Friday 13 June 2008

Clergy HR: Eat your shorts, B P Richfield

We use Claire Pedrick of 3-D Coaching, regularly and increasingly, to help and counsel clergy with a variety of professional developmental needs. I met Claire yesterday, among other things, to scope some generic trends affecting clergy welfare, including the impact of new diversity and equality legislation next year.

As laid out by Harriet Harman there are four threads to a bill for the next session of parliament. The current complex raft of equality and diversity legislation (107 statutes, I’m told) is insanely spread out, and driven entirely by giving individuals rights which they are not always willing or able to enforce. The government’s thinking is that this is a systemic problem, and calls for a systemic solution. They intend to pull things together and take positive action in four areas, rather than simply relying on employment tribunals:
  1. Greater Transparency
  2. Enforcement
  3. Public procurement
  4. Preventative systemic action — training etc.
This sounds really good, though the devil is always in the detail. There is, of course, work to do about genuine occupational requirements — ensuring the Pope’s a Catholic, and you don’t get The Deerhunter as director of Greenpeace. I don’t imagine it’s beyond human wit to work that stuff out. For common or garden purposes, I see this as a really positive way forward for everyone. As work continues on our own Committee for Racial Justice (which I chair) on developing our own rigorous diversity agenda, to turn it from a motherhood-and-apple-pie aspiration into a way of life based on Biblical and Moral values, I can see benefits in all four of these areas.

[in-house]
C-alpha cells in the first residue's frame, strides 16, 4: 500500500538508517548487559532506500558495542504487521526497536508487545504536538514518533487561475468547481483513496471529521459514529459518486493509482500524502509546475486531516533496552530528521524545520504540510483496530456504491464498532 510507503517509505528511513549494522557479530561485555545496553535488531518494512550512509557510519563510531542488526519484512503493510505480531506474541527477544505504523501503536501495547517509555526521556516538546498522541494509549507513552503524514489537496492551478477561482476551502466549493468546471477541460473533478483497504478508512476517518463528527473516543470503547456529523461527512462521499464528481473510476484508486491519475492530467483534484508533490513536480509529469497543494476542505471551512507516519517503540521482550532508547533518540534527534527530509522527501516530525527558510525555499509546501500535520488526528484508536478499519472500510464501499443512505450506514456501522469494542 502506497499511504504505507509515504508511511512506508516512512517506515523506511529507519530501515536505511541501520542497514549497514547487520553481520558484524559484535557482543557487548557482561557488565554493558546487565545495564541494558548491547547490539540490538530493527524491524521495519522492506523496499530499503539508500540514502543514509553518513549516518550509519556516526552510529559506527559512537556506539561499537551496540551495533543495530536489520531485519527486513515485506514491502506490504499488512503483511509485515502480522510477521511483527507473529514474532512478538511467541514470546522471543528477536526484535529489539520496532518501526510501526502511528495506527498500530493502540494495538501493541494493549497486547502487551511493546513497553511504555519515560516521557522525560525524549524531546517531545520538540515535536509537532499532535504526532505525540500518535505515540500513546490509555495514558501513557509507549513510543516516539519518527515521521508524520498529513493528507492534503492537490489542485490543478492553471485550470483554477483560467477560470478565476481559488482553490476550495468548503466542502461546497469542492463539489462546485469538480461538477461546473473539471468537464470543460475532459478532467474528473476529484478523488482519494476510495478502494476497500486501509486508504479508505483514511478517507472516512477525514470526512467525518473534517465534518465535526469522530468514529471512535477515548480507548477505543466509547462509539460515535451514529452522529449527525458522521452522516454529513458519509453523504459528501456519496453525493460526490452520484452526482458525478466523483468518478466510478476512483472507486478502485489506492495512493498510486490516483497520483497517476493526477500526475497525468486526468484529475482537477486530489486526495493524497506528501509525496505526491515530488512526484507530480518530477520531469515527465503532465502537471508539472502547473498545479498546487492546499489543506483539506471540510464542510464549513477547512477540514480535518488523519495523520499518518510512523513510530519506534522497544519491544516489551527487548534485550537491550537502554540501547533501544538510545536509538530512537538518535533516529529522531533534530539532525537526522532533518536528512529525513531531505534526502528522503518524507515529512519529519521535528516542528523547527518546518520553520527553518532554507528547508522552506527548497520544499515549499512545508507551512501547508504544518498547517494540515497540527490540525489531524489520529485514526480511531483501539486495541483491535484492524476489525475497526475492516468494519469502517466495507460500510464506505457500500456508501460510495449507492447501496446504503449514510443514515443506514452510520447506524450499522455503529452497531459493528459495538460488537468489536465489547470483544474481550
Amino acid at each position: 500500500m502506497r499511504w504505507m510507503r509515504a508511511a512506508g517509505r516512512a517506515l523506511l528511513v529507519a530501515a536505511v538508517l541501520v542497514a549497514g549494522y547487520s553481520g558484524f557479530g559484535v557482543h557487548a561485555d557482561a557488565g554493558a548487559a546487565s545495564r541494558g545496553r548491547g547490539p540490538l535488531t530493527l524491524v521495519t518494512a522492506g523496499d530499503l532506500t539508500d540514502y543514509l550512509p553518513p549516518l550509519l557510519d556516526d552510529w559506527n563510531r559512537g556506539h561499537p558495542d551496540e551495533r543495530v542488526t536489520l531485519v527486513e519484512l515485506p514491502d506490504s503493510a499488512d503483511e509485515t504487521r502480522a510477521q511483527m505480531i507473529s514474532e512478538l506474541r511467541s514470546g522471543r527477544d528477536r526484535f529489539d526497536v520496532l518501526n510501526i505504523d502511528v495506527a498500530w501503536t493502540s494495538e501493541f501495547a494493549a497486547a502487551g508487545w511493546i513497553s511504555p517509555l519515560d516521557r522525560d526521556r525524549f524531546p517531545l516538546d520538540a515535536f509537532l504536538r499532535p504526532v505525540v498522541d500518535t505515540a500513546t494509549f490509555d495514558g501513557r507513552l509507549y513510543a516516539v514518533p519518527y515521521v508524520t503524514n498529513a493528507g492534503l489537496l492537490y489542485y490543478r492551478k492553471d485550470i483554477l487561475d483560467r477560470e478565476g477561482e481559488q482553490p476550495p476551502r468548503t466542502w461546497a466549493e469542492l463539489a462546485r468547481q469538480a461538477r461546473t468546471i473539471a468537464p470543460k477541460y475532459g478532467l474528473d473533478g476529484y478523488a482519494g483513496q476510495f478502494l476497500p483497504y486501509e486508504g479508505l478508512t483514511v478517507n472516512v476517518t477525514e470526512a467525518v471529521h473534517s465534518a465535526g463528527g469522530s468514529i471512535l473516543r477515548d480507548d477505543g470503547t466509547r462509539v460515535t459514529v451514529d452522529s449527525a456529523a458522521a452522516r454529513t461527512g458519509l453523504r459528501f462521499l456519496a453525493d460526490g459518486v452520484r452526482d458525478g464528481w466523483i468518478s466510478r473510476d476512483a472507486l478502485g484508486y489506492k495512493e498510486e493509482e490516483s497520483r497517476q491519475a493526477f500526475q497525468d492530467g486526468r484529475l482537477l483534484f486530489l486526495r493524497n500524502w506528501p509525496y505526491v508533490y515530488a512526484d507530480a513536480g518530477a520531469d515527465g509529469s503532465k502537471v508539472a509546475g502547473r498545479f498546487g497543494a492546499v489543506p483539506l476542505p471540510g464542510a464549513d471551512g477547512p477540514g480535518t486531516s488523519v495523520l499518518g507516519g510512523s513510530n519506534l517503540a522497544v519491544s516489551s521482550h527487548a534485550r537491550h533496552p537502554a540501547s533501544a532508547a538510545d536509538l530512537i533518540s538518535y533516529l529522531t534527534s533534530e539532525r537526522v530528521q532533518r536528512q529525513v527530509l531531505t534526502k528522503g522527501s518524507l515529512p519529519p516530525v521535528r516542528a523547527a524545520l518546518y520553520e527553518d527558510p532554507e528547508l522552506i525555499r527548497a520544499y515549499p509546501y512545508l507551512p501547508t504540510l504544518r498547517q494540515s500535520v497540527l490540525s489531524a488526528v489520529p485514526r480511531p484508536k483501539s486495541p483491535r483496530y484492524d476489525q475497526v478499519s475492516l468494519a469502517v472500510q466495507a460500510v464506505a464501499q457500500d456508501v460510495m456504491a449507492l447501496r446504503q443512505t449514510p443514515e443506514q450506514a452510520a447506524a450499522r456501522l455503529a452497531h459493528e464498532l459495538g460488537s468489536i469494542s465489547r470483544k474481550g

Just spare a thought for poor old B. P Richfield. Dinosaurs ran for a few years in the early nineties until Disney inexplicably pulled the plug on what was, IMHO, the best TV they ever did. B. P. Richfield was the ultimate boss from hell, a Palaeolithic Alan Sugar, CEO of the Wesayso Corporation. B. P. ran on high octane Theory-X, and was, of course, the first great mentor and management guru of a generation of bishops. Here’s the kind of workplace encounter he used to initiate:

B.P. Richfield: SINCLAIR!. I oughta kill you and your whole family, but I'd probably get in trouble with the union. As it is, there's only one thing I can do to you: you're fired, Sinclair, fired, fired, FIRED!!!.
Earl: Fired? That means I don't have to come to work anymore. Oh, this is the happiest day of my life.

I was delighted to come across evidence, however, that even BP had mellow moments, especially after chewing the Happy Plant:

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